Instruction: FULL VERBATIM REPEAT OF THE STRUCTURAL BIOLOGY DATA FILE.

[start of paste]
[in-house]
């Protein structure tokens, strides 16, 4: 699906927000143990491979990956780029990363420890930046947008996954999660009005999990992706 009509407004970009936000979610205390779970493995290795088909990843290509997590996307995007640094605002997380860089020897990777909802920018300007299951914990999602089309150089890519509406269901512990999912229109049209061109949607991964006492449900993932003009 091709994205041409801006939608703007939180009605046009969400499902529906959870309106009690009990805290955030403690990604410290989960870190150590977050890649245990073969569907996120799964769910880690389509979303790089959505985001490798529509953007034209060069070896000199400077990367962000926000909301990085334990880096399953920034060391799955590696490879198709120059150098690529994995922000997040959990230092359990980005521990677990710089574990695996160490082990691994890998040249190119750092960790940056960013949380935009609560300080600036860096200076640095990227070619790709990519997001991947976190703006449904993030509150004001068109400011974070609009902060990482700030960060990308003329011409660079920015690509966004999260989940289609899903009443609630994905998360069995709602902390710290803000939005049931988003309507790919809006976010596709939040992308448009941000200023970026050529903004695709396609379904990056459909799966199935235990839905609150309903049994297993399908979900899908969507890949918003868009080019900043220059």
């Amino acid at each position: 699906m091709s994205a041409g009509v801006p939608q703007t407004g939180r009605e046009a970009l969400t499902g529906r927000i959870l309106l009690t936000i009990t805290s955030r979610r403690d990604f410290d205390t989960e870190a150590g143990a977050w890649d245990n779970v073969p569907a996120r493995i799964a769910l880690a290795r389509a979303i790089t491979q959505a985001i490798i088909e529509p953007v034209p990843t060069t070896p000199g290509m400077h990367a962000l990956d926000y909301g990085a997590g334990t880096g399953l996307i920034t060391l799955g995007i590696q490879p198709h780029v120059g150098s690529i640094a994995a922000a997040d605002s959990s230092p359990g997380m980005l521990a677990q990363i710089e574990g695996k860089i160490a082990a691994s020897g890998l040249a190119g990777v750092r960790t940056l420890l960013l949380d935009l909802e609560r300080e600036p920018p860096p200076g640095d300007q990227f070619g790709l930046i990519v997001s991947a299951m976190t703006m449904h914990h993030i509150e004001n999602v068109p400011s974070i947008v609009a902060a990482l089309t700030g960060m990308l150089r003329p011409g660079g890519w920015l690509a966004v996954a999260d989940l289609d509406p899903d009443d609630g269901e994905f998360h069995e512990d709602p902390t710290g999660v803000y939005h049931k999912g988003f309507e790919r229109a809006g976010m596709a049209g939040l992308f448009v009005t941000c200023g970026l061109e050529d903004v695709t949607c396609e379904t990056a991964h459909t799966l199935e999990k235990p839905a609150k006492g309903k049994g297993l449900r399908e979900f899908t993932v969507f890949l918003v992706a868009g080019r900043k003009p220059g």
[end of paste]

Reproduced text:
[in-house]
């Protein structure tokens, strides 16, 4: 699906927000143990491979990956780029990363420890930046947008996954999660009005999990992706 009509407004970009936000979610205390779970493995290795088909990843290509997590996307995007640094605002997380860089020897990777909802920018300007299951914990999602089309150089890519509406269901512990999912229109049209061109949607991964006492449900993932003009 091709994205041409801006939608703007939180009605046009969400499902529906959870309106009690009990805290955030403690990604410290989960870190150590977050890649245990073969569907996120799964769910880690389509979303790089959505985001490798529509953007034209060069070896000199400077990367962000926000909301990085334990880096399953920034060391799955590696490879198709120059150098690529994995922000997040959990230092359990980005521990677990710089574990695996160490082990691994890998040249190119750092960790940056960013949380935009609560300080600036860096200076640095990227070619790709990519997001991947976190703006449904993030509150004001068109400011974070609009902060990482700030960060990308003329011409660079920015690509966004999260989940289609899903009443609630994905998360069995709602902390710290803000939005049931988003309507790919809006976010596709939040992308448009941000200023970026050529903004695709396609379904990056459909799966199935235990839905609150309903049994297993399908979900899908969507890949918003868009080019900043220059």
């Amino acid at each position: 699906m091709s994205a041409g009509v801006p939608q703007t407004g939180r009605e046009a970009l969400t499902g529906r927000i959870l309106l009690t936000i009990t805290s955030r979610r403690d990604f410290d205390t989960e870190a150590g143990a977050w890649d245990n779970v073969p569907a996120r493995i799964a769910l880690a290795r389509a979303i790089t491979q959505a985001i490798i088909e529509p953007v034209p990843t060069t070896p000199g290509m400077h990367a962000l990956d926000y909301g990085a997590g334990t880096g399953l996307i920034t060391l799955g995007i590696q490879p198709h780029v120059g150098s690529i640094a994995a922000a997040d605002s959990s230092p359990g997380m980005l521990a677990q990363i710089e574990g695996k860089i160490a082990a691994s020897g890998l040249a190119g990777v750092r960790t940056l420890l960013l949380d935009l909802e609560r300080e600036p920018p860096p200076g640095d300007q990227f070619g790709l930046i990519v997001s991947a299951m976190t703006m449904h914990h993030i509150e004001n999602v068109p400011s974070i947008v609009a902060a990482l089309t700030g960060m990308l150089r003329p011409g660079g890519w920015l690509a966004v996954a999260d989940l289609d509406p899903d009443d609630g269901e994905f998360h069995e512990d709602p902390t710290g999660v803000y939005h049931k999912g988003f309507e790919r229109a809006g976010m596709a049209g939040l992308f448009v009005t941000c200023g970026l061109e050529d903004v695709t949607c396609e379904t990056a991964h459909t799966l199935e999990k235990p839905a609150k006492g309903k049994g297993l449900r399908e979900f899908t993932v969507f890949l918003v992706a868009g080019r900043k003009p220059g």